Brownianmotion is ergodic in the Boltzmann–Khinchin sense that long time averages of physical observables such as the mean squared displacement provide the same information as the corresponding ensemble average, even at out-of-equilibrium conditions. This property is the fundamental prerequisite for single particle tracking and its analysis in simple liquids. We study analytically and by event-driven molecular dynamics simulations the dynamics of force-free cooling granular gases and reveal a violation of ergodicity in this Boltzmann-Khinchin sense as well as distinct ageing of the system. Such granular gases comprise materials such as dilute gases of stones, sand, various types of powders, or large molecules, and their mixtures are ubiquitous in Nature and technology, in particular in Space. We treat—depending on the physical-chemical properties of the inter-particle interaction upon their pair collisions—both a constant and a velocity-dependent
(viscoelastic) restitution coefficient e. Moreover we compare the granular gas dynamics with an effective single particle stochastic model based on an underdamped Langevin equation with time dependent diffusivity. We find that both models share the same behaviour of the ensemble mean squared displacement (MSD) and the velocity correlations in the limit of weak dissipation. Qualitatively, the reported non-ergodic behaviour is generic for granular gases with any realistic dependence of e on the impact velocity of particles.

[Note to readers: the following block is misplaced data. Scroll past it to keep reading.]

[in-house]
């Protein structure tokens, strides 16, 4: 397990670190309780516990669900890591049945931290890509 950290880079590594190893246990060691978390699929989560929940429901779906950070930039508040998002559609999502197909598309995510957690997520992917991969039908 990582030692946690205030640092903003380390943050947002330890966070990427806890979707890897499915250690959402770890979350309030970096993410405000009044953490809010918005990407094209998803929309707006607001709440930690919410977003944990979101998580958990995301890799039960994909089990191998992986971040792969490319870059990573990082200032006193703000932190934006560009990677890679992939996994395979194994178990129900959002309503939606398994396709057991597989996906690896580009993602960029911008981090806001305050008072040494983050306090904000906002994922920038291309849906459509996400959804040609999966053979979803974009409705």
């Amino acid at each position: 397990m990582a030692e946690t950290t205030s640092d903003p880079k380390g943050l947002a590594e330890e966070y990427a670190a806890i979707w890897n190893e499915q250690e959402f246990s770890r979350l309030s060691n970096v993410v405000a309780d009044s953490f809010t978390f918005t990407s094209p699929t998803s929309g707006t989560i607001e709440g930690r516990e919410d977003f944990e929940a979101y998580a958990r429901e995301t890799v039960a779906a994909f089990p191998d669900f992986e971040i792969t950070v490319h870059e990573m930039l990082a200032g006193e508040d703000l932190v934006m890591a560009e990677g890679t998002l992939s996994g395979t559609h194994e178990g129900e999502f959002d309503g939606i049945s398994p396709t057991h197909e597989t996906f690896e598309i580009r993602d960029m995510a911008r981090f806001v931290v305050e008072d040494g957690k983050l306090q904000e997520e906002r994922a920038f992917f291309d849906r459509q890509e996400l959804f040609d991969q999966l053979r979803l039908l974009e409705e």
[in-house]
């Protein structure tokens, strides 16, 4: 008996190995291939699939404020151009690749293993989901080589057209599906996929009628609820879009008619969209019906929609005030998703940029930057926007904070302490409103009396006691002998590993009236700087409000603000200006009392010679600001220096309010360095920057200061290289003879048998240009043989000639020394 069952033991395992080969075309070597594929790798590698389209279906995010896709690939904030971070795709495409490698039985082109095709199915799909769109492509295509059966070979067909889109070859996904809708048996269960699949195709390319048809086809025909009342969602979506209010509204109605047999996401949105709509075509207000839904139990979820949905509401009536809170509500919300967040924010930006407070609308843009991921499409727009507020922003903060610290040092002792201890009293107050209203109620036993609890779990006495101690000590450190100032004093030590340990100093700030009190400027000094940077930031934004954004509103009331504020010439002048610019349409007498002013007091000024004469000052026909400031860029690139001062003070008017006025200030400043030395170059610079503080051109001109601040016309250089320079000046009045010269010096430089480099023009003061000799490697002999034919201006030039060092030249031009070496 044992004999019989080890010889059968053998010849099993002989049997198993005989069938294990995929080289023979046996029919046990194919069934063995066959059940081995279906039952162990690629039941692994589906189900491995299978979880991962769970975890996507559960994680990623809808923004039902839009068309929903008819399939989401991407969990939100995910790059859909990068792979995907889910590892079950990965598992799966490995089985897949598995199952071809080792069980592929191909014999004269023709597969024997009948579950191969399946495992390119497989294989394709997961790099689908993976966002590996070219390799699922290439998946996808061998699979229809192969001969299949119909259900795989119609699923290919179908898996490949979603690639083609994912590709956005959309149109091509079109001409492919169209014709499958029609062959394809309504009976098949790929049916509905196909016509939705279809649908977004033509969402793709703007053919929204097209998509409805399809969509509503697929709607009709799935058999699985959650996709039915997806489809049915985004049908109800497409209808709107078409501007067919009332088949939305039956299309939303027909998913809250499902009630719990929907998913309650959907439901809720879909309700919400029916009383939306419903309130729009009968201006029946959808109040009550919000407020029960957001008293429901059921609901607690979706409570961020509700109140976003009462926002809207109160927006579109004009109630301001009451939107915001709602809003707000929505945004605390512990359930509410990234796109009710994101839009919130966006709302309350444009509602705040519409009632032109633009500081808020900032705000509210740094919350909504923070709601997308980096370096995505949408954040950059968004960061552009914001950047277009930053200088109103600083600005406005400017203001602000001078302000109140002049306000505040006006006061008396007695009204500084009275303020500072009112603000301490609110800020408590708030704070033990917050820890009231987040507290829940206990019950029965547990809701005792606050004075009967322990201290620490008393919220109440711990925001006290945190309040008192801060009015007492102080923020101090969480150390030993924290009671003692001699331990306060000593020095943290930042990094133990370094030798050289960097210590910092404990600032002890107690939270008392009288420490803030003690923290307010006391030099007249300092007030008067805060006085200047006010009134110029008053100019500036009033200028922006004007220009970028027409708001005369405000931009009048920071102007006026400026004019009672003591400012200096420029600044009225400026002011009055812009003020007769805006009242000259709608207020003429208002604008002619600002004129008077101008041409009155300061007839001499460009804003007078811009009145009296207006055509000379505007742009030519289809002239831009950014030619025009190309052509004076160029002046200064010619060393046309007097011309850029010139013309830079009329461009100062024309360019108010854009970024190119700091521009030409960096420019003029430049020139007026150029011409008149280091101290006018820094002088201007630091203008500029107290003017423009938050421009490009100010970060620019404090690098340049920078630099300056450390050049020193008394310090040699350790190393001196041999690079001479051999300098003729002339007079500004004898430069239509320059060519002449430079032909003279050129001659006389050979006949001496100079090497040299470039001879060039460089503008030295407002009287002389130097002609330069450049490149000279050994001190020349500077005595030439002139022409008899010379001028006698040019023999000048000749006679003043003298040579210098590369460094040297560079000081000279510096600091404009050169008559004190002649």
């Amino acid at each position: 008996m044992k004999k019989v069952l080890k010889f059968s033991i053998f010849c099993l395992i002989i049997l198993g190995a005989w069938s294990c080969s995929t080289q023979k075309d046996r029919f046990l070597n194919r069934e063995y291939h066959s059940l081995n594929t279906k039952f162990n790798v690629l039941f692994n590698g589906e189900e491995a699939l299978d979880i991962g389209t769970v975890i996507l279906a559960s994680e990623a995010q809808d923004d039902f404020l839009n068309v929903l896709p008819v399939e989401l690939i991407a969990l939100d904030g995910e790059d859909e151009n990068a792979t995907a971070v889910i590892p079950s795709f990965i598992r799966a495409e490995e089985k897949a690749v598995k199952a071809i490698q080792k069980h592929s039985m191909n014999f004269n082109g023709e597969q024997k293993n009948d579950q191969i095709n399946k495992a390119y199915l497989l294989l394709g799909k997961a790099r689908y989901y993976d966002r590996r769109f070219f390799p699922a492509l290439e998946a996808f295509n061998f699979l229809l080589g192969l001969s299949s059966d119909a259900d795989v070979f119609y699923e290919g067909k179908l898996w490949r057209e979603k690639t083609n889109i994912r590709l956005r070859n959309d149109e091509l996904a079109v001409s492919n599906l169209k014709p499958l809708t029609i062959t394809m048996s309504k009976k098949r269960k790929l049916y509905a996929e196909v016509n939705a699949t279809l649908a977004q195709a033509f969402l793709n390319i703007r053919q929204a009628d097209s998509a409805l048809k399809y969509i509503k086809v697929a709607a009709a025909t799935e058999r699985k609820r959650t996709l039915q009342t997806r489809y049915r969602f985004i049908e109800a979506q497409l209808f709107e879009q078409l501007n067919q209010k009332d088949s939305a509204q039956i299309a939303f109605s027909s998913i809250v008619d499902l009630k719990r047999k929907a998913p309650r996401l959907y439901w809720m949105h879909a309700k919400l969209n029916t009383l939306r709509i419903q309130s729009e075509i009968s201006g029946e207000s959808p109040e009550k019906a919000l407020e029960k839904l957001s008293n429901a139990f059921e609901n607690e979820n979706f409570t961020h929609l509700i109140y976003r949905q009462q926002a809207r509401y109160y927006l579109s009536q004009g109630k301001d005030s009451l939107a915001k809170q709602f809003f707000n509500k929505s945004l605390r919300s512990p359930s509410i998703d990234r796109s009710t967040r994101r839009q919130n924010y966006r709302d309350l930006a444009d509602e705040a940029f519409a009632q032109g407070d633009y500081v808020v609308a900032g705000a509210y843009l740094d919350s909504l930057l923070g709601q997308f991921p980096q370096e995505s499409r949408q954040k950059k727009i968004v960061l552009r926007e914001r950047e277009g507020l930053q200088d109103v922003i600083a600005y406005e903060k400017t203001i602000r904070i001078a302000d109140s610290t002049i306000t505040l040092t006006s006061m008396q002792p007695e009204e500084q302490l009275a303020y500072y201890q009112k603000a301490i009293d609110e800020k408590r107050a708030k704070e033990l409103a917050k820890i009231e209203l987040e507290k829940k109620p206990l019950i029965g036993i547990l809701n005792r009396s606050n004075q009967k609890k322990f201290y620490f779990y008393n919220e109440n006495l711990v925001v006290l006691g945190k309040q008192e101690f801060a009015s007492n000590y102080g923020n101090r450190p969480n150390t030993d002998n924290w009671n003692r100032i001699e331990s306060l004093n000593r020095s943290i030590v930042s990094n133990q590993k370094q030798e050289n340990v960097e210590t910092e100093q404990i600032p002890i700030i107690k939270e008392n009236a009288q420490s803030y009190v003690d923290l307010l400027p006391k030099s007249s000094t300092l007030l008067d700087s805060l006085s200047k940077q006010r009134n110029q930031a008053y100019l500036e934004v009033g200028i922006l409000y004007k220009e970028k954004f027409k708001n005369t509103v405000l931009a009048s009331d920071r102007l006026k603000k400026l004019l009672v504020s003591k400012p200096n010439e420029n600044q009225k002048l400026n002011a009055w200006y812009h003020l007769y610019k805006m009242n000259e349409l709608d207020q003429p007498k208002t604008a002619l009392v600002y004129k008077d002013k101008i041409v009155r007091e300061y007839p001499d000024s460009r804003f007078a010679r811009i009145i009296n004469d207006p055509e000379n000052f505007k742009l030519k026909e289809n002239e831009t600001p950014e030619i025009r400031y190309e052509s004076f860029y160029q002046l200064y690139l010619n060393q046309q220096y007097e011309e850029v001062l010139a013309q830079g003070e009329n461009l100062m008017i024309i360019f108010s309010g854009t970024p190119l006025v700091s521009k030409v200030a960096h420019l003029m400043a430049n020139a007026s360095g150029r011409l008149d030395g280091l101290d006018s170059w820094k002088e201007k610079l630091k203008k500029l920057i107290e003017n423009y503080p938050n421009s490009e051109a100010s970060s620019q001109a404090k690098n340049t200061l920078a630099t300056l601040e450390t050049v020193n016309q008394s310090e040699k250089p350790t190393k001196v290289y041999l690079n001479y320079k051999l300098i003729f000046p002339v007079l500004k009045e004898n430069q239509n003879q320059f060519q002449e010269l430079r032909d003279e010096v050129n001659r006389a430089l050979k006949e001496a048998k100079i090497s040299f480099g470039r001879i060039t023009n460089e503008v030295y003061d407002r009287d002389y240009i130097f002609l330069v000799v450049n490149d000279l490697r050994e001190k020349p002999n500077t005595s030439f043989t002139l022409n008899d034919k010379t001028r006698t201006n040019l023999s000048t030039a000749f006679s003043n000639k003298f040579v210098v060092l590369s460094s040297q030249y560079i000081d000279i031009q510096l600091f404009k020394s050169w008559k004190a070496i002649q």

We investigate the ergodic properties of a random walker performing (anomalous) diffusion on a random fractal geometry. Extensive Monte Carlo simulations of the motion of tracer particles on an ensemble of realisations of percolation clusters are performed for a wide range of percolation densities. Single trajectories of the tracer motion are analysed to quantify the time averaged mean squared displacement (MSD) and to compare this with the ensemble averaged MSD of the particle motion. Other complementary physical observables associated with ergodicity are studied, as well. It turns out that the time averaged MSD of individual realisations exhibits non-vanishing fluctuations even in the limit of very long observation times as the percolation density approaches the critical value. This apparent non-ergodic behaviour concurs with the ergodic behaviour on the ensemble averaged level. We demonstrate how the non-vanishing fluctuations in single particle trajectories are analytically expressed in terms of the fractal dimension and the cluster size distribution of the random geometry, thus being of